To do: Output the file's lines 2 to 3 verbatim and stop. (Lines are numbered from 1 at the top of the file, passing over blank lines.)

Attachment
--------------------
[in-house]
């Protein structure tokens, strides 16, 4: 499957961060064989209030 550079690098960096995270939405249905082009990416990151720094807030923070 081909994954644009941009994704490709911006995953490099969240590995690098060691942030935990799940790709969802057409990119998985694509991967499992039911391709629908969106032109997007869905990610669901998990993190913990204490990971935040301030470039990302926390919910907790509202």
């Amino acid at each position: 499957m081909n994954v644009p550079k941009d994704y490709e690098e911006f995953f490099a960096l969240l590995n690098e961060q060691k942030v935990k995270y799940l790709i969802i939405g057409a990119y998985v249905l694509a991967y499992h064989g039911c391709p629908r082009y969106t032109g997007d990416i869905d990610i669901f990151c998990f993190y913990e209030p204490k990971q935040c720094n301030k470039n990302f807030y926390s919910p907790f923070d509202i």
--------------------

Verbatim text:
């Protein structure tokens, strides 16, 4: 499957961060064989209030 550079690098960096995270939405249905082009990416990151720094807030923070 081909994954644009941009994704490709911006995953490099969240590995690098060691942030935990799940790709969802057409990119998985694509991967499992039911391709629908969106032109997007869905990610669901998990993190913990204490990971935040301030470039990302926390919910907790509202």
């Amino acid at each position: 499957m081909n994954v644009p550079k941009d994704y490709e690098e911006f995953f490099a960096l969240l590995n690098e961060q060691k942030v935990k995270y799940l790709i969802i939405g057409a990119y998985v249905l694509a991967y499992h064989g039911c391709p629908r082009y969106t032109g997007d990416i869905d990610i669901f990151c998990f993190y913990e209030p204490k990971q935040c720094n301030k470039n990302f807030y926390s919910p907790f923070d509202i």